That makes sense, structuring this story around two characters who have this dichotomy.

Yeah, it just made sense to my mind. It was interesting. I said this [earlier], but I was a little in shock about how open-minded Kevin [Feige] and the Marvel team were. They have a certain roundtable approach, where everyone has a voice, and that isn't the normal methodology. They have very unconventional methodologies to how they make this. Kevin has a vision of the show and what it should be based on the comics, and they kind of know what their world is and isn't — and as long as you operate inside those parameters, you're given an incredible amount of playfulness.

Oscar Isaac and Ethan Hawke in 'Moon Knight'
Oscar Isaac and Ethan Hawke in 'Moon Knight'
| Credit: Csaba Aknay/Marvel Studios

You've said that you were surprised by how collaborative the process was — especially on a big-budget project like this. Was there anything else that surprised you about making Moon Knight?  

Well, the limited series in and of itself is a relatively new form, as far as our industry is concerned. It's evolving and changing so rapidly. I mean, I've been working for 30 years, and in the last three years I did two limited series, after never having done one at all. And they both had bigger budgets than any of the movies that I've done.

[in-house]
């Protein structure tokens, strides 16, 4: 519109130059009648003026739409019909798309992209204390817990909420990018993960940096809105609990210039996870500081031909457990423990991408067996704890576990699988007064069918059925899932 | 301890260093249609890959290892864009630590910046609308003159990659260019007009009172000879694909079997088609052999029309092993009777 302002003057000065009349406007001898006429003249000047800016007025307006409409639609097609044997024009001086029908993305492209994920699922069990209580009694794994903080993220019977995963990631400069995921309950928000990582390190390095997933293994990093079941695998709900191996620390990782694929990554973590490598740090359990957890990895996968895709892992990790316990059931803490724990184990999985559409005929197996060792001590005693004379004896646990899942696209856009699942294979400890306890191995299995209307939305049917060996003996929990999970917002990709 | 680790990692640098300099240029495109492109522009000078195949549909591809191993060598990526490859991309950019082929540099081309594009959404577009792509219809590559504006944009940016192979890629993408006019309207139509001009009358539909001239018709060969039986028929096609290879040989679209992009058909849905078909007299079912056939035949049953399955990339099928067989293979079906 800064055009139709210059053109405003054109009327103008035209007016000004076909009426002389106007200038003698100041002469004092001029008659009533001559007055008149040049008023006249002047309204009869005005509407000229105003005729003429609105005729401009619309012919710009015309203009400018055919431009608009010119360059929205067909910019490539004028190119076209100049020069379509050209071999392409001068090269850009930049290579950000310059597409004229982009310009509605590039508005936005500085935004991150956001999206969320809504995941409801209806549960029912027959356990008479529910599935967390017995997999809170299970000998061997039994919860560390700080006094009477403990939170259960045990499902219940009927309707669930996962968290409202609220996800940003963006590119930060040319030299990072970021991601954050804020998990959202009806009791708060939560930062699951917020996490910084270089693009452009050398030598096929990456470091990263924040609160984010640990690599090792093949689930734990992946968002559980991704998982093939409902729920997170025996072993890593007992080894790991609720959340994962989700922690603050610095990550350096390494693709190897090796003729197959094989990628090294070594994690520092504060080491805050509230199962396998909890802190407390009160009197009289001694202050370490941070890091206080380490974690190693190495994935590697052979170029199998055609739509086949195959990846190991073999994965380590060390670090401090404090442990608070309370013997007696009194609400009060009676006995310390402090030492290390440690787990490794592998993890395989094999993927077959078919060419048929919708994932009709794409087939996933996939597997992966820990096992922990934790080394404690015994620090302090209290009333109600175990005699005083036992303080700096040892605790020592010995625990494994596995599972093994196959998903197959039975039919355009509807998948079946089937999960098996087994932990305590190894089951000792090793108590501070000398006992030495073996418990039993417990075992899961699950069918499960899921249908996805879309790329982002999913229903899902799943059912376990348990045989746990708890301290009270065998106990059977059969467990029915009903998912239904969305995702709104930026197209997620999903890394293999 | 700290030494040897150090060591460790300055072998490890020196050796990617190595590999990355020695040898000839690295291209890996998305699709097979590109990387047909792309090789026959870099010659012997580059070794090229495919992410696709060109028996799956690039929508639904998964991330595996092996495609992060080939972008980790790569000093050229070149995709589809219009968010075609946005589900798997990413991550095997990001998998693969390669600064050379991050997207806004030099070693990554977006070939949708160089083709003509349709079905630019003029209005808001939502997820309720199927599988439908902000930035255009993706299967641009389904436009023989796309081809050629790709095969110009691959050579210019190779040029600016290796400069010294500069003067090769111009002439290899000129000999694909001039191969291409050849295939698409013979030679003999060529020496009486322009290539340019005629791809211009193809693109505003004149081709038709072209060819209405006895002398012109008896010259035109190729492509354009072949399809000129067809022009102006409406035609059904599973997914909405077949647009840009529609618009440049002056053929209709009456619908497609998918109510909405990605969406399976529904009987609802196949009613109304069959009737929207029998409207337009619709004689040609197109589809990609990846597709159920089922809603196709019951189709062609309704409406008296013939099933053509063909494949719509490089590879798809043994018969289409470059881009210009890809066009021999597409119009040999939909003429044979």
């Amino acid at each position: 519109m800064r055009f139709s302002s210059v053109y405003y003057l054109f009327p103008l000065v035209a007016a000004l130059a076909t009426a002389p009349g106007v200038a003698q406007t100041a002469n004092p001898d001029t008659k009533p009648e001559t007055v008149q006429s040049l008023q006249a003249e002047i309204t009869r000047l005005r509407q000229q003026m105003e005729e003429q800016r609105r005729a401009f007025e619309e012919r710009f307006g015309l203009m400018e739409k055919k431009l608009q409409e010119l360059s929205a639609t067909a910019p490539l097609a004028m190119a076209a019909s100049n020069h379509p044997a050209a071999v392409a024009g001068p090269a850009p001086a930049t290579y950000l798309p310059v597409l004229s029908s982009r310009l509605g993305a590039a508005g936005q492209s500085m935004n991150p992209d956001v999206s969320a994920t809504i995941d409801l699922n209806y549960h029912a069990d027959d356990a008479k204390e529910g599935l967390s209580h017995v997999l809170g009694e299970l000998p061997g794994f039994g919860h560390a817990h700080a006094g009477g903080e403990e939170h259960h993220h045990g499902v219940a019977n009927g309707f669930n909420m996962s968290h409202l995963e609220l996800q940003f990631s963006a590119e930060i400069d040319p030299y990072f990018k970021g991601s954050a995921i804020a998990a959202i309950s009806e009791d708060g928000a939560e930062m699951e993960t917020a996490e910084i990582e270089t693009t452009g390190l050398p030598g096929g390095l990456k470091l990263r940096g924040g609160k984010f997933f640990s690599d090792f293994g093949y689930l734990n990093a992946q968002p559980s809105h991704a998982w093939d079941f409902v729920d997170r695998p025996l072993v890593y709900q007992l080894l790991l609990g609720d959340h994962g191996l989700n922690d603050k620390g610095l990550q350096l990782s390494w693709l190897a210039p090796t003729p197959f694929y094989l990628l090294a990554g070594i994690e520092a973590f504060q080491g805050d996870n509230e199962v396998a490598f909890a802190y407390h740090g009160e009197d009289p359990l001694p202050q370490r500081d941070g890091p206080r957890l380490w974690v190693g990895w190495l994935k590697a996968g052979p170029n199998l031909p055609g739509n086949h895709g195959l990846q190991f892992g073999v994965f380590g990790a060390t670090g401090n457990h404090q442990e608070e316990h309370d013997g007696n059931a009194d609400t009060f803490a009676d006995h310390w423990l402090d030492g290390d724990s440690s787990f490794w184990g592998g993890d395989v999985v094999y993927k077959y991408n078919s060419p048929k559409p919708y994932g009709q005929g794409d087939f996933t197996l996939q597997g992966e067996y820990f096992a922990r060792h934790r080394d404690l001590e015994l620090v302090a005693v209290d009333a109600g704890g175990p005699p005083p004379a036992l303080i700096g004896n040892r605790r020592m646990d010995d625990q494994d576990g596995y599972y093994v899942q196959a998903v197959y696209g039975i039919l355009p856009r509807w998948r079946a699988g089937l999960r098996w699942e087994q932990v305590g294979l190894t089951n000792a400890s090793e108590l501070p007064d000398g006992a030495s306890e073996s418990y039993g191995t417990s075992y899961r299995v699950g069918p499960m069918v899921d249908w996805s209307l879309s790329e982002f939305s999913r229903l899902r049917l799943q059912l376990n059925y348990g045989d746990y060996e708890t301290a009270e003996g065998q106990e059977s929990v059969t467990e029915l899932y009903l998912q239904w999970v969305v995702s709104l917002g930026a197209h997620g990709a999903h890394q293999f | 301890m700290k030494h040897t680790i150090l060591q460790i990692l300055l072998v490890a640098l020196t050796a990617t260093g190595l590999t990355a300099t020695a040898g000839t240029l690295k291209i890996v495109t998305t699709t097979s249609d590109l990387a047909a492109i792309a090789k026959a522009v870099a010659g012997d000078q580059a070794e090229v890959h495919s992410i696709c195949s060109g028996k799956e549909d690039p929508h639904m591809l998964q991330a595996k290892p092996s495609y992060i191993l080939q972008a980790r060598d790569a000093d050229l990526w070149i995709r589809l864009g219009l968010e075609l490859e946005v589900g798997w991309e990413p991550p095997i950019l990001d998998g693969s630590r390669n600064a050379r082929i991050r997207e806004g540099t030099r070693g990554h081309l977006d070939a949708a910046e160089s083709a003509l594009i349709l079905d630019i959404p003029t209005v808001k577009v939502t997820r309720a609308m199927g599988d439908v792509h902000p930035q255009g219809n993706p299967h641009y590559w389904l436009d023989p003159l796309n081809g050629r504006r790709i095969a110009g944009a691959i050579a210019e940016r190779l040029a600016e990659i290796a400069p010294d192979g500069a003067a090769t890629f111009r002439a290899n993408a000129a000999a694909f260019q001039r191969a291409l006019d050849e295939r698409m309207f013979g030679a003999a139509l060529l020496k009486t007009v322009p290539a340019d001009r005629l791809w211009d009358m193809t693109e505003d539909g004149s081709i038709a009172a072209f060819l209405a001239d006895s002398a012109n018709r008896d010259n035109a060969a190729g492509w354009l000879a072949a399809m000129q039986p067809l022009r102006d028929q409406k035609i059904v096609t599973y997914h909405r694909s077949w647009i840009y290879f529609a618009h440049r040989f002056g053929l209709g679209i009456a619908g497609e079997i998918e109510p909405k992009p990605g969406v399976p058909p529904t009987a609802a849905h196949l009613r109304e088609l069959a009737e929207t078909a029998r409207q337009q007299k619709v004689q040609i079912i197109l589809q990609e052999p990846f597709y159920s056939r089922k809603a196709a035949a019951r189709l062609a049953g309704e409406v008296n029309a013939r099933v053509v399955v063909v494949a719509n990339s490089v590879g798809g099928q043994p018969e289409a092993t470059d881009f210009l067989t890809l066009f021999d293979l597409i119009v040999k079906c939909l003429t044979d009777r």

The medium is changing. The way audiences are receiving stories and wanting stories to be told is changing, and you have to roll with it. One of the surprises to me was the process. We developed all the episodes, and we had Mohamed and this team of Justin and Aaron, and everybody was around at all the rehearsals. It was kind of wonderful. It wasn't like, "Oh, the director's in charge now." It felt like one thing, one breathing entity, and I'd never seen that happen before. Now granted, it's only my second limited series, but I'd never seen that happen. I didn't really know that was possible. It was like a band, and people took turns leading the band, and I really enjoyed that.

It sounds like Oscar really helped develop this project from the beginning. Was there a particularly memorable day on set with him?